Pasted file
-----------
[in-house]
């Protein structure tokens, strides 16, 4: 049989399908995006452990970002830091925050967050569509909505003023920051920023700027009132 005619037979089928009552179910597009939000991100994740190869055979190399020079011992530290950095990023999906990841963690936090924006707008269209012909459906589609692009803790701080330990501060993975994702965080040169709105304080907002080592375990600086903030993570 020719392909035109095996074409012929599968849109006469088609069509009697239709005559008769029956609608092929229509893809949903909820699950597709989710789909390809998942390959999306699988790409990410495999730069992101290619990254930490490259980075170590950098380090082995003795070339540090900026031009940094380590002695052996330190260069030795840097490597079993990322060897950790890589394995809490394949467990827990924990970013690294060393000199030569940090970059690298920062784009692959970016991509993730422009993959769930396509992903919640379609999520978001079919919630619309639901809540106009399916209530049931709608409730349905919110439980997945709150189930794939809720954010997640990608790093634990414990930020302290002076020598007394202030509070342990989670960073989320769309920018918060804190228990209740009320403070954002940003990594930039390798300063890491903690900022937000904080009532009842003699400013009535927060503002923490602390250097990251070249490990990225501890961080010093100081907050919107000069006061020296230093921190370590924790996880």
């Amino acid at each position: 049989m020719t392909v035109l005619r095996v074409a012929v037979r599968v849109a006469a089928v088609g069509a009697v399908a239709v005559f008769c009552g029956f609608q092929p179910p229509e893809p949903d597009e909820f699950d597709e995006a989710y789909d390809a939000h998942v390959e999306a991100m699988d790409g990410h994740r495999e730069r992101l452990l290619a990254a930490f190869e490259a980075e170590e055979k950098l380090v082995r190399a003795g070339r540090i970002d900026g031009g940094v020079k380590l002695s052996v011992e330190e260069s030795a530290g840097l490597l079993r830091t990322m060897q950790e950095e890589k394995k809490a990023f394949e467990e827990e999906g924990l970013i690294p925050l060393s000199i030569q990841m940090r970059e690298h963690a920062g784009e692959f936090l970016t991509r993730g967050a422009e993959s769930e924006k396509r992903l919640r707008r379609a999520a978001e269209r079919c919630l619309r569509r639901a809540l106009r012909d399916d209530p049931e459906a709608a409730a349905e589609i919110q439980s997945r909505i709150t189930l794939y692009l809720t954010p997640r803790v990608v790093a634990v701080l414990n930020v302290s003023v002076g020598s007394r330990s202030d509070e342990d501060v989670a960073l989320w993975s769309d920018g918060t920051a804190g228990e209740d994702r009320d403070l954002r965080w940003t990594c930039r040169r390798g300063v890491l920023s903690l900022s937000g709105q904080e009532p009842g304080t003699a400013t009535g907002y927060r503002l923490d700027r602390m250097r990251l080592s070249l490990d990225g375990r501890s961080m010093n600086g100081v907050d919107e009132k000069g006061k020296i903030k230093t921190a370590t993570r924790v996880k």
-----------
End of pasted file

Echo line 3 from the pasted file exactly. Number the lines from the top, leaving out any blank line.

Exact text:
């Amino acid at each position: 049989m020719t392909v035109l005619r095996v074409a012929v037979r599968v849109a006469a089928v088609g069509a009697v399908a239709v005559f008769c009552g029956f609608q092929p179910p229509e893809p949903d597009e909820f699950d597709e995006a989710y789909d390809a939000h998942v390959e999306a991100m699988d790409g990410h994740r495999e730069r992101l452990l290619a990254a930490f190869e490259a980075e170590e055979k950098l380090v082995r190399a003795g070339r540090i970002d900026g031009g940094v020079k380590l002695s052996v011992e330190e260069s030795a530290g840097l490597l079993r830091t990322m060897q950790e950095e890589k394995k809490a990023f394949e467990e827990e999906g924990l970013i690294p925050l060393s000199i030569q990841m940090r970059e690298h963690a920062g784009e692959f936090l970016t991509r993730g967050a422009e993959s769930e924006k396509r992903l919640r707008r379609a999520a978001e269209r079919c919630l619309r569509r639901a809540l106009r012909d399916d209530p049931e459906a709608a409730a349905e589609i919110q439980s997945r909505i709150t189930l794939y692009l809720t954010p997640r803790v990608v790093a634990v701080l414990n930020v302290s003023v002076g020598s007394r330990s202030d509070e342990d501060v989670a960073l989320w993975s769309d920018g918060t920051a804190g228990e209740d994702r009320d403070l954002r965080w940003t990594c930039r040169r390798g300063v890491l920023s903690l900022s937000g709105q904080e009532p009842g304080t003699a400013t009535g907002y927060r503002l923490d700027r602390m250097r990251l080592s070249l490990d990225g375990r501890s961080m010093n600086g100081v907050d919107e009132k000069g006061k020296i903030k230093t921190a370590t993570r924790v996880k």